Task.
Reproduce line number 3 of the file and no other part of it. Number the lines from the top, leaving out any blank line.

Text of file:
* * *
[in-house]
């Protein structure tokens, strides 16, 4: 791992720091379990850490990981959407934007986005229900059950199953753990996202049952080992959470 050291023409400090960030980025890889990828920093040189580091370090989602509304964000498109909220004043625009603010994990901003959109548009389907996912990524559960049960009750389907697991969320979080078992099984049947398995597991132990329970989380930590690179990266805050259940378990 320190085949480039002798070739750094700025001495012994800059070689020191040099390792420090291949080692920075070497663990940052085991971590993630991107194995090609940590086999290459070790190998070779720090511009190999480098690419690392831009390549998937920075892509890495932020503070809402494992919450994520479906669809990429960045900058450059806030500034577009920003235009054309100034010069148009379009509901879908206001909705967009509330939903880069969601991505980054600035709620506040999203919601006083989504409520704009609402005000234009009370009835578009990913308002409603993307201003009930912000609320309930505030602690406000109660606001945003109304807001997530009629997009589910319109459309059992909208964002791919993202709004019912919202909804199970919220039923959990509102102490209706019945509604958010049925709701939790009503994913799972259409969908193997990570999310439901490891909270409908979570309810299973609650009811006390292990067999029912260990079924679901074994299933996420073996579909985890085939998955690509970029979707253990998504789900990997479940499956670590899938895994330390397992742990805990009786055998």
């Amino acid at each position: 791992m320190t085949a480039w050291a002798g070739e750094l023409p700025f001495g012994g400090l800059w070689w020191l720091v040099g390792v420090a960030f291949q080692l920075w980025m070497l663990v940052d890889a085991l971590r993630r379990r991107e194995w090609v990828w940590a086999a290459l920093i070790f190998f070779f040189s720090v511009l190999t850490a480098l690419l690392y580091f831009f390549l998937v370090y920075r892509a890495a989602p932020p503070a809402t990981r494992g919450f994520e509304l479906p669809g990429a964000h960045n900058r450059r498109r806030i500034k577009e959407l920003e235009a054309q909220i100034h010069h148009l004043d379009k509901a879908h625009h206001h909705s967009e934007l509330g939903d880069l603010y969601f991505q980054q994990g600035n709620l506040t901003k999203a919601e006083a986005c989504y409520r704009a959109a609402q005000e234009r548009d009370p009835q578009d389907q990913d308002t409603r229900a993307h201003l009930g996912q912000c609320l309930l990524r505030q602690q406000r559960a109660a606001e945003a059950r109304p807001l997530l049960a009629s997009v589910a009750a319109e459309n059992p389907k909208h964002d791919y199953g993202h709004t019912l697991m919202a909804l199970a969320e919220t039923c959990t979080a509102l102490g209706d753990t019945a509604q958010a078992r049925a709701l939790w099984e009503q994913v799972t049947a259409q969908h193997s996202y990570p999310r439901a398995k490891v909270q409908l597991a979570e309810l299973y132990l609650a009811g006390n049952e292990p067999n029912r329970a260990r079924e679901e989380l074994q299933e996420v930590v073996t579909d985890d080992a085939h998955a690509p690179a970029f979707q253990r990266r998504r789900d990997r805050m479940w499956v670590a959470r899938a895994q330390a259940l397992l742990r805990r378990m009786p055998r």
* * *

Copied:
């Amino acid at each position: 791992m320190t085949a480039w050291a002798g070739e750094l023409p700025f001495g012994g400090l800059w070689w020191l720091v040099g390792v420090a960030f291949q080692l920075w980025m070497l663990v940052d890889a085991l971590r993630r379990r991107e194995w090609v990828w940590a086999a290459l920093i070790f190998f070779f040189s720090v511009l190999t850490a480098l690419l690392y580091f831009f390549l998937v370090y920075r892509a890495a989602p932020p503070a809402t990981r494992g919450f994520e509304l479906p669809g990429a964000h960045n900058r450059r498109r806030i500034k577009e959407l920003e235009a054309q909220i100034h010069h148009l004043d379009k509901a879908h625009h206001h909705s967009e934007l509330g939903d880069l603010y969601f991505q980054q994990g600035n709620l506040t901003k999203a919601e006083a986005c989504y409520r704009a959109a609402q005000e234009r548009d009370p009835q578009d389907q990913d308002t409603r229900a993307h201003l009930g996912q912000c609320l309930l990524r505030q602690q406000r559960a109660a606001e945003a059950r109304p807001l997530l049960a009629s997009v589910a009750a319109e459309n059992p389907k909208h964002d791919y199953g993202h709004t019912l697991m919202a909804l199970a969320e919220t039923c959990t979080a509102l102490g209706d753990t019945a509604q958010a078992r049925a709701l939790w099984e009503q994913v799972t049947a259409q969908h193997s996202y990570p999310r439901a398995k490891v909270q409908l597991a979570e309810l299973y132990l609650a009811g006390n049952e292990p067999n029912r329970a260990r079924e679901e989380l074994q299933e996420v930590v073996t579909d985890d080992a085939h998955a690509p690179a970029f979707q253990r990266r998504r789900d990997r805050m479940w499956v670590a959470r899938a895994q330390a259940l397992l742990r805990r378990m009786p055998r």